From Wikipedia, the free encyclopedia
Jump to navigation Jump to search

Soft drink stand, Rishikesh.jpg
A lemonade seller with Banta soda bottles, Rishikesh, India.
Place of originIndian subcontinent
Associated national cuisineIndia
Serving temperatureChilled
Example of a Codd-neck bottle

Banta or Banta Soda, also known as Goli Soda (Goli = spherical object in Hindi) or Goti Soda (Goti = marble in Hindi), Fotash Jawl in Bengali is a colloquial term for a carbonated lemon or orange-flavoured soft drink in a Codd-neck bottle popular in India. Though the origin of its name is from the Punjabi word for marble (banta), Banta has been sold since the late 19th century,[1][2] long before popular carbonated drinks arrived. The drink is often sold mixed with lemon juice, crushed ice, chaat masala and kala namak (black salt) as a carbonated variant of popular lemonades shikanjvi or jal-jeera.[1] It is available at street-sellers known as bantawallahs at prices ranging from 5 (7.0¢ US) - 30 (42¢ US).[3][4]

Banta is popular across North India and especially the capital Delhi. In fact, it is known as "Delhi’s local drink", nimbu (lemon) soda or kanchay waali drink (kancha = marble in Hindi), especially in Old Delhi and the Delhi University college campuses.[3][5] In South India it is known as Goli Soda, due to the goli (marble) in neck of the bottle.[3] The states of Tamil Nadu and Andhra Pradesh have a local variant known as panneer soda that is flavoured with rose essence.[4]


Like Ramune, a Japanese lemon drink,[4] Banta is available in a Codd-neck bottle, a heavy glass bottle whose mouth is sealed by a round marble (instead of a cap) thanks to the pressure of the carbonated contents. The distinctive bottle has led to the drink also being called goli soda in South India.[2]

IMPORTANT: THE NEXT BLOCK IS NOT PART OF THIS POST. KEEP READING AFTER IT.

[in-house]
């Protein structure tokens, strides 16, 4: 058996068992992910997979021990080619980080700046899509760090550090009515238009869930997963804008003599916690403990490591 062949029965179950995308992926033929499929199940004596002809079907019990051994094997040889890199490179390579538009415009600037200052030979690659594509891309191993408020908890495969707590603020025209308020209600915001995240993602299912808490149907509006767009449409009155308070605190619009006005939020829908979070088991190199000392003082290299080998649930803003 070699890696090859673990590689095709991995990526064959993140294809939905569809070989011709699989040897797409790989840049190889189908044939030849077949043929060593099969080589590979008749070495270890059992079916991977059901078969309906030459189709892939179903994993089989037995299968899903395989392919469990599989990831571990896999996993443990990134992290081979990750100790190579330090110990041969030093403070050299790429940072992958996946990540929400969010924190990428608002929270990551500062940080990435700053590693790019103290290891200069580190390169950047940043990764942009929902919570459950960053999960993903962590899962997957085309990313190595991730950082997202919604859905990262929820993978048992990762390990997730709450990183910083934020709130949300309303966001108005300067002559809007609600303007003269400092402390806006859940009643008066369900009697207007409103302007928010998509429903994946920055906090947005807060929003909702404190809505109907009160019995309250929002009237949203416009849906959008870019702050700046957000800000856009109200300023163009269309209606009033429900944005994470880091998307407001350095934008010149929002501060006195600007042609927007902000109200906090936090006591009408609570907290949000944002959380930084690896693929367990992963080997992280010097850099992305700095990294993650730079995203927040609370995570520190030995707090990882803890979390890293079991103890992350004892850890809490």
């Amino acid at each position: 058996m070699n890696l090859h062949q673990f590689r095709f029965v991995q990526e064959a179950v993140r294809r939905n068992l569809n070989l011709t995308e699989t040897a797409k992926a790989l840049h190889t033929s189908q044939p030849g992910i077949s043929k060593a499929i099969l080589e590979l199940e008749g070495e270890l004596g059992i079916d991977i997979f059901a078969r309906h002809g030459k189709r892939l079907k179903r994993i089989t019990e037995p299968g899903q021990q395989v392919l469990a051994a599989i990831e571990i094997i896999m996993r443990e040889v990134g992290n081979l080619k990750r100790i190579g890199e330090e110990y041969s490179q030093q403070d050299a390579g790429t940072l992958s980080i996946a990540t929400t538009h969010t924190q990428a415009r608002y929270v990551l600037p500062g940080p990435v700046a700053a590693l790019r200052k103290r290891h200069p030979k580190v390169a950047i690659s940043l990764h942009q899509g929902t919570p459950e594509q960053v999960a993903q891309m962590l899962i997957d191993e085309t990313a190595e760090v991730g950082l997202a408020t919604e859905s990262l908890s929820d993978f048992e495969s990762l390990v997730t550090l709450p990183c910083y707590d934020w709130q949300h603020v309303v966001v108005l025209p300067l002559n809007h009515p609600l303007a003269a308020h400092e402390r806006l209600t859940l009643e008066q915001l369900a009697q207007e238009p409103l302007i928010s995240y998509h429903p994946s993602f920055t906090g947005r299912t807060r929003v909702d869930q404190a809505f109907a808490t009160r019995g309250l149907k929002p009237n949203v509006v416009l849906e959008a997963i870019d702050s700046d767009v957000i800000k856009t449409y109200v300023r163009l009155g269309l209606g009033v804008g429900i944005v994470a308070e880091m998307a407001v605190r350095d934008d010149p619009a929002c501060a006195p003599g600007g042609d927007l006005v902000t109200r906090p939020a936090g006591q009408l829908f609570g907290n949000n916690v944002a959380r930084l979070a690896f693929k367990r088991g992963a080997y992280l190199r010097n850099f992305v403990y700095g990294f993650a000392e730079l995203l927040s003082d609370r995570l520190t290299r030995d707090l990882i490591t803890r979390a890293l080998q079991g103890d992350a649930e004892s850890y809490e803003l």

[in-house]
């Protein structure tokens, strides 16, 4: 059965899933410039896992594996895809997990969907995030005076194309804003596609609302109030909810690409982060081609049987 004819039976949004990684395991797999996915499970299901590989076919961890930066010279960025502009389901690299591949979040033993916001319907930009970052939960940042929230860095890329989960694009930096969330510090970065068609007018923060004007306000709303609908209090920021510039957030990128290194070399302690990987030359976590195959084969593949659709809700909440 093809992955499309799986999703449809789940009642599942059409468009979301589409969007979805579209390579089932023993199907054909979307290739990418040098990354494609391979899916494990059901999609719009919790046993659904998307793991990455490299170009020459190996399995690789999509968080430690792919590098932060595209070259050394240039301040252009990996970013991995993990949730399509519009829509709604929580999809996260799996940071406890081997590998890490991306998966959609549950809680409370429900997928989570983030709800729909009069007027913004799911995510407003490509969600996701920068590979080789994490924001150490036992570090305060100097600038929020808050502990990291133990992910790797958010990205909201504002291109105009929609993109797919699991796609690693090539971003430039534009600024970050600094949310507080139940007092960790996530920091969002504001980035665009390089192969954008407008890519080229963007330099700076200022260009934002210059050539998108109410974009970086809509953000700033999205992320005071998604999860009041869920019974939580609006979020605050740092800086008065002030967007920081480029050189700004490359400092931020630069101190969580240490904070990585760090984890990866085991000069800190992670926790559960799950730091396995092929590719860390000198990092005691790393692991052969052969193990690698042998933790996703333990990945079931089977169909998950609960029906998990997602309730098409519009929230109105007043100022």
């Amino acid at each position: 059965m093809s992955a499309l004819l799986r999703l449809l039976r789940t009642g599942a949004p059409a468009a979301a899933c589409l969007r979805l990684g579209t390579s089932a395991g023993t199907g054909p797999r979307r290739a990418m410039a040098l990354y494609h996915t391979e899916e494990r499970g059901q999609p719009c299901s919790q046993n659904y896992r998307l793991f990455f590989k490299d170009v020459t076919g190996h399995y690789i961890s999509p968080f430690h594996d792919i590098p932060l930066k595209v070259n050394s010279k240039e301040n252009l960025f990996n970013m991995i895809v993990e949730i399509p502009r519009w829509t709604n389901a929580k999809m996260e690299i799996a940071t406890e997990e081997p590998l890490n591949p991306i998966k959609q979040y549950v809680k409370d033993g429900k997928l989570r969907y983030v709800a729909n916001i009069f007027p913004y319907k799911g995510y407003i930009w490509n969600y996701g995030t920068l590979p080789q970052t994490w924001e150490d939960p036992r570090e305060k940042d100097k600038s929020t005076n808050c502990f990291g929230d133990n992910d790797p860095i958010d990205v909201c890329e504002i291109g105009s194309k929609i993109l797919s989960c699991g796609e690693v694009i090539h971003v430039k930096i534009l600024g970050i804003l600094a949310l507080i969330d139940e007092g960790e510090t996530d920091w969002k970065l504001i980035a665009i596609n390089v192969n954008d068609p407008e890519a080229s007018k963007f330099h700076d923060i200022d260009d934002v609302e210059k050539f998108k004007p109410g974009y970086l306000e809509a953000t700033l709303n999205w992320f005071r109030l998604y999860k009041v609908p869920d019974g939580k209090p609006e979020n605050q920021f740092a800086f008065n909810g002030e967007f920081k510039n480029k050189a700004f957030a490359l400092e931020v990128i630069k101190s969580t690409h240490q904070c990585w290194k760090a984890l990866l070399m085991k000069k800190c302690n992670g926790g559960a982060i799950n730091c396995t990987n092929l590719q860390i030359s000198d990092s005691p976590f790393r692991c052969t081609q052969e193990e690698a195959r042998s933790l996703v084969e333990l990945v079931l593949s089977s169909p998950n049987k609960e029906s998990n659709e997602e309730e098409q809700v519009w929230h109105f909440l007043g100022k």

The banta bottles are largely bottled by unorganized manufacturers, who sell bottles for as little as 2. Delhi itself has over 100 single-room bottling units.[1] During the bottling process, a chemical flavouring agent known as Lemon No. 1 by International Flavors & Fragrances (IFF) is added. The agent is also used in ice cream and by the pharmaceutical industry.[4]

Prior to India's independence the Codd-neck bottles were imported from England, however post-independence local manufacturers came up including many factories in Ahmedabad. Today a major Codd-neck bottle manufacturer in India is Khandelwal Glass Works (since 1981) at Sasni, Uttar Pradesh, after Mahalakshmi Glass Works in Hyderabad closed down a few years ago. Before the re-entry of popular soft drinks like Pepsi and Coca-Cola in 1993, the sale of Banta reached its peak in the early 1990s, selling 100,000 bags per annum, with each bag containing 75 bottles. By 2010, however, the sales had dropped by nearly half, especially after reports of consumers experiencing nausea after consumption due to unsanitary conditions during production of the beverage.[4][6]

See also[edit]


  1. ^ a b c Shreya Roy Chowdhury (1 July 2013). "Banta: Why the street drink is still popular in Delhi". The Economic Times. Retrieved 17 August 2014.
  2. ^ a b "Sipped for centuries". The Hindu. 10 June 2011. Retrieved 17 August 2014.
  3. ^ a b c "Banter about Banta". The Hindu. 19 April 2013. Retrieved 17 August 2014.
  4. ^ a b c d e Anuja & Krish Raghav (2 July 2010). "Pop culture". Mint. Retrieved 17 August 2014.
  5. ^ Sinha, Namya (19 May 2009). "My desi drink in Delhi". Hindustan Times. Archived from the original on 19 August 2014. Retrieved 17 August 2014.
  6. ^ Yadav, Priya (25 April 2002). "Your 'banta' bottle may have fly juice". The Times of India. Retrieved 17 August 2014.